from Guy Debord

To Malcolm Imrie
23 February 1990
Dear Malcolm Imrie

I understand that you are pressed, because the day before yesterday I saw Anita Blanc, and [so] I thus send you right away what I imagine you call a "blurb."[1] And I beg you to excuse me if this snark is a boojoom.[2]

I completely approve of your idea for the cover[3] and notably the use of an equivalent of the title of the French edition, without any photo.

Like you, I think that the only true problem for the translator is mastering his own language. I find that I am, perhaps, the only contemporary European who can't read English, but yours is (quite opportunely) clear and concise.

We are agreed that the notes should come at the end of the volume. Ask me about what seems useful to you later on. I believe that Mithridates is attributed to Racine. Nevertheless, the verse seems to have come from Corneille. Where? The portion of my library that contains the classics is far from here, and I do not think that the matter merits too much research. Simply say that it is an allusion -- long current in France -- to an Alexandrin from a tragedy from the 17th century: "Rome is no longer in Rome; it is everywhere I am."[4] You sense the renewal of the irony if one evokes the Mafia and the parallel government[5] of the Italian Republic. Something more important: I must indicate to you that the alliteration on page 38, line 13, is an imitation (an improvement, I hope) of a celebrated verse by Racine: "Pour qui sont ces serpents qui sifflent sur vos tetes?"[6]

Quite cordially,

The critique that Debord has made of the "spectacle" has been remarked since 1968, but as astonishingly extremist; in the 1970s, as true and useful (on the condition that one took care to meticulously extirpate its pessimistic or malevolent side); and in the 1980s, as if it had become entirely true. Debord has observed that it wasn't his book that changed direction [de sens], but simply the world. He has illustrated this opinion in Comments by several examples:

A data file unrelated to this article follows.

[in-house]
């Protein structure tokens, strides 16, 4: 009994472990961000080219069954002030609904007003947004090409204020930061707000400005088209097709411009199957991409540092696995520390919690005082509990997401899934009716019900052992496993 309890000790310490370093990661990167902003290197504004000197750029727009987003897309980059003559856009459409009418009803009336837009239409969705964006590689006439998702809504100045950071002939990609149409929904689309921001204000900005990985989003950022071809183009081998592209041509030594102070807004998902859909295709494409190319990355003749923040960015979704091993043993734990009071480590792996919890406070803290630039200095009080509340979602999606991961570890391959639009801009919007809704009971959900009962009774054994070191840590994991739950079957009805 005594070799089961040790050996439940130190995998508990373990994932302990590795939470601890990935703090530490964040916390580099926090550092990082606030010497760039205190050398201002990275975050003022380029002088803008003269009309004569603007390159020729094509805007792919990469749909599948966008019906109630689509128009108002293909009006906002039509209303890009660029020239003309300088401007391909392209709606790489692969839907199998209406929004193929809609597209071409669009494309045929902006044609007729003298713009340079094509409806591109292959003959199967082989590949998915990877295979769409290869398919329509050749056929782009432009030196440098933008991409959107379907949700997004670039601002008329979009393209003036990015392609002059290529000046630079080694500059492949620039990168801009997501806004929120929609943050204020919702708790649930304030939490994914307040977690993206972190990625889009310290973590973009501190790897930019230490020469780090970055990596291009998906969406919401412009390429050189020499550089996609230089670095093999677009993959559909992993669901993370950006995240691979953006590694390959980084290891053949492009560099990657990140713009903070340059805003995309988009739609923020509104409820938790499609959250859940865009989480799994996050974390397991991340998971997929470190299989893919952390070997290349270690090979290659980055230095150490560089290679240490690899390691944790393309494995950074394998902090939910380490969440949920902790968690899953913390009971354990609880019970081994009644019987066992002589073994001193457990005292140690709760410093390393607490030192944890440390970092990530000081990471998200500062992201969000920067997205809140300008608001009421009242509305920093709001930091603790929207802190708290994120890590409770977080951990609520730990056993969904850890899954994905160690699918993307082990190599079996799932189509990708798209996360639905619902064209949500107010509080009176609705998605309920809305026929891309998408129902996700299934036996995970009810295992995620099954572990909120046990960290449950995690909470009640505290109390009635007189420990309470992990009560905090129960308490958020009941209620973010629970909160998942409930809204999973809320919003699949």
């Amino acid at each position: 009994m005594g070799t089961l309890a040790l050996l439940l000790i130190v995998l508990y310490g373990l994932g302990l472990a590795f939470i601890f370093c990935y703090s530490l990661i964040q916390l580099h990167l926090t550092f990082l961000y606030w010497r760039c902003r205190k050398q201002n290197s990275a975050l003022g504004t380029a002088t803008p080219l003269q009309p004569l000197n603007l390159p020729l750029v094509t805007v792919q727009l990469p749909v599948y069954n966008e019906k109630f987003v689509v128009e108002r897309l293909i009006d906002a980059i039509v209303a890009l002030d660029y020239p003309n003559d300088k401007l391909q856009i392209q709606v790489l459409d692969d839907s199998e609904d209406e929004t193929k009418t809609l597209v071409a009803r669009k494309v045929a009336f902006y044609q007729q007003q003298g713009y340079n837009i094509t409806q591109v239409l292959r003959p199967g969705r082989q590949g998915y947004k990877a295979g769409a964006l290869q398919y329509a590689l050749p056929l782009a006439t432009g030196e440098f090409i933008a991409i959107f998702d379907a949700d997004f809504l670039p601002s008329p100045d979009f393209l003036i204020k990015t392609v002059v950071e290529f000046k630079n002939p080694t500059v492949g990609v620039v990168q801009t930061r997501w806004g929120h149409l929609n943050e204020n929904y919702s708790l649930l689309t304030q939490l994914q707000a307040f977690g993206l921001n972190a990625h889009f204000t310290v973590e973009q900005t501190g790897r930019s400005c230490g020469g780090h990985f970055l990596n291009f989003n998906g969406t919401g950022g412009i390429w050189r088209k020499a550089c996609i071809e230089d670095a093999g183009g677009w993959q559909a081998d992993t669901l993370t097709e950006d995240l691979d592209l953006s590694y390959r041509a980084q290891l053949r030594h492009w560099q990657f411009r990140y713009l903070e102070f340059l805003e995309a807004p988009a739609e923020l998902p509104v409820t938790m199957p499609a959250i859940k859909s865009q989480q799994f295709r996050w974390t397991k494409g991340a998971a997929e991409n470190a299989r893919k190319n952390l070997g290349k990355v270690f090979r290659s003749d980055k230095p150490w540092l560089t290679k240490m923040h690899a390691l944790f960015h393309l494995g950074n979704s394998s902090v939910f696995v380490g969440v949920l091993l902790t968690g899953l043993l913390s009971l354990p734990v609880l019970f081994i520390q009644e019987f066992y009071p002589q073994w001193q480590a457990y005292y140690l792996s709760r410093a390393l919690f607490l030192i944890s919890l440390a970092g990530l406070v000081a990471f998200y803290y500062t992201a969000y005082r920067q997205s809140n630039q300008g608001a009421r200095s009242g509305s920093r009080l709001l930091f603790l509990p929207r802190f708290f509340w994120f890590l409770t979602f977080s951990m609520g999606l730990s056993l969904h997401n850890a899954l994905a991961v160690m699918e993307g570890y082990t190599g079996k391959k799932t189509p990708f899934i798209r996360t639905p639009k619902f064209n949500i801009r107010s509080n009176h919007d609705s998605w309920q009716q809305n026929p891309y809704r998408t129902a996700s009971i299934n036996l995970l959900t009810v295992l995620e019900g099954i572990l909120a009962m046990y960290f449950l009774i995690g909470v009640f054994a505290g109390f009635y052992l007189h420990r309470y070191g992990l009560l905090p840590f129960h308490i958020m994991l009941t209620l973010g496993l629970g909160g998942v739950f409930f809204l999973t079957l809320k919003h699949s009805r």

"I obviously cannot speak in complete liberty. I must especially take care to not instruct just anyone too much . . . Certain elements will be voluntarily omitted; and the plan must remain quite unclear."

"The generalized secret stands behind the spectacle, as the decisive complement of what it shows and, if one gets to the bottom of things, as its most important operation."

"The movement of the spectacular demonstration proves itself simply by going round in circles: by coming back to the start, by repetition, by constant reaffirmation on the unique terrain where anything can be publicly affirmed, and be made believed, precisely because that is the only thing to which everyone is witness."

"More profoundly, in this world which is officially so full of respect for economic necessities, no one ever knows the real cost of anything which is produced: actually, the most important part of the real cost is never calculated; and the rest is kept secret."

"It is, in the final analysis, the particular development that has been chosen by the economy of our era that imposes everywhere the formation of new personal links of dependency and protection."

"Formerly, one only ever conspired against an established order. Today, conspiring in its favor is a new and rapidly developing trade."

One must rejoice in such a book, if it presents itself to us in the manner of Swift's Predictions for the Year 1708. The misfortune is that it is true.

Guy Debord was born in Paris in 1931. After having directed the journal Internationale Situationniste, he published The Society of the Spectacle in 1967. On the same subject, he added the Comments in 1988.

[1] Translator's note: English in original.

[2] Allusion to Lewis Carroll's "The Snark." [Translator's note: Debord's joke is that "blurb" seems to be a word made up by Carroll.]

[3] Translator's note: Comments on the Society of the Spectacle.

[4] Sertorius (Act III, Scene I) by Corneille.

[5] Andromache (Act V, Scene 5). [Translator's note: "Who are these serpents who hiss at our heads?"].

(Published in Guy Debord Correspondance, Vol 7: Janvier 1988-Novembre 1994 by Librairie Artheme Fayard, 2008. Translated from the French by NOT BORED! December 2008. Footnotes by the publisher, except where noted.)

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